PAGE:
Skip Header
U.S. flag

An official website of the United States government

Financial Institution Employee’s Guide to Deposit Insurance

Fiduciary Accounts - PDF

Fiduciary Accounts (12 C.F.R § 330.5; 12 C.F.R. § 330.7)

  1. Definition
  2. Types of Fiduciary Accounts
  3. Requirements for Fiduciary Accounts
  4. Requirements for Multi-tier Fiduciary Accounts
  5. Aggregation of Deposits
  6. Failure to Meet Requirements

I.  Definition

Fiduciary accounts are deposit accounts established by a person or entity for the benefit of one or more other parties, also known as principals. The deposit account can be established for the benefit of a single owner or a commingled account may be established for the benefit of multiple owners. The individual or entity opening the account does not have an ownership interest in the deposit.

Fiduciary relationships include, but are not limited to, arrangements involving:

II.  Types of Fiduciary Accounts

Fiduciary accounts include but are not limited to the following:

Fiduciary accounts are not insured as a separate ownership category. The deposit insurance coverage for such accounts depends on the actual ownership capacity in which the principal or owner holds the funds. For example, ABC Brokerage Firm established a single account for Lisa Johnson at AnyTown Bank.

In this scenario, Lisa Johnson is the owner of the funds and her account would be added with any other single accounts she has at AnyTown Bank and insured as her single account for up to $250,000.

In other words, assuming Lisa has other single ownership accounts at AnyTown Bank, she does not receive separate coverage simply because the brokerage firm opened one of the accounts. For a fiduciary account, assuming the requirements discussed below are met, coverage is provided as though the actual owner opened the account at the IDI.

III.  Requirements for Fiduciary Accounts

Deposits held by a fiduciary on behalf of one or more principals are insured on a pass-through basis as the deposits of the principal (the actual owner) to the same extent as if the deposits were deposited directly by the principal, provided all of the following three requirements are met:

  1. Funds must be in fact owned by the principal and not by the third party who set up the account (i.e., the fiduciary or custodian who is placing the funds). To confirm the actual ownership of the deposit funds, the FDIC may review:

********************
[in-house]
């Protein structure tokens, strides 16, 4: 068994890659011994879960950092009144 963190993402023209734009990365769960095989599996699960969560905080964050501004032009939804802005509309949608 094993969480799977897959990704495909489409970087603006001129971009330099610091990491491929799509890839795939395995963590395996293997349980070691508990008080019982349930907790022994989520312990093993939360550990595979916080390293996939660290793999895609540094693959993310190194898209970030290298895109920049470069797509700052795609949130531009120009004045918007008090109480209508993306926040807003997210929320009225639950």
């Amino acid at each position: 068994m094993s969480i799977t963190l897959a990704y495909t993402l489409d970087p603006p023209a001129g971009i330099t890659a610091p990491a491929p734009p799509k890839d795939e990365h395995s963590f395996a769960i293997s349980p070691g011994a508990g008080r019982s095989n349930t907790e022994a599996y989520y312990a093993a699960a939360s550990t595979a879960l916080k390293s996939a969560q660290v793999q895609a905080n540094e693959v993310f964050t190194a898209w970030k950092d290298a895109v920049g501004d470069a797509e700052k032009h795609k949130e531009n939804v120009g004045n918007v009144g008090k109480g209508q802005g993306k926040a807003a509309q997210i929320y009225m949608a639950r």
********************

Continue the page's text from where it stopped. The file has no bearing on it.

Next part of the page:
1. The agreement between the third party establishing the account and the principal
    2. The applicable state law
  2. The IDI’s account records must indicate the agency nature of the account (e.g., XYZ Company as Custodian, XYZ For the benefit of (FBO), Jane Doe UTMA John Smith, Jr.)
  3. The records of the IDI, the fiduciary or a third party must indicate both the identities of the principals as well as the ownership interest in the deposit.

The first requirement above will not be satisfied if the purported agent or the custodian has entered into a debtor/creditor relationship with the purported owner as opposed to an agent/principal relationship. The creation of a debtor/creditor relationship may occur if the purported agent has changed the terms of the IDI’s deposit contract, such as the terms relating to maturity dates or interest rates. For example, if a customer of a deposit broker is promised by the “agent” that he or she will earn 3% on his or her deposit when the IDI is paying only 2%, the “agent” would not be an agent but a debtor with an independent obligation to pay 3%.

In such a scenario, the deposits at the IDI would not be eligible for “pass-through” coverage to the customers. Rather, the deposits would be treated as corporate deposits belonging to the so-called “agent.”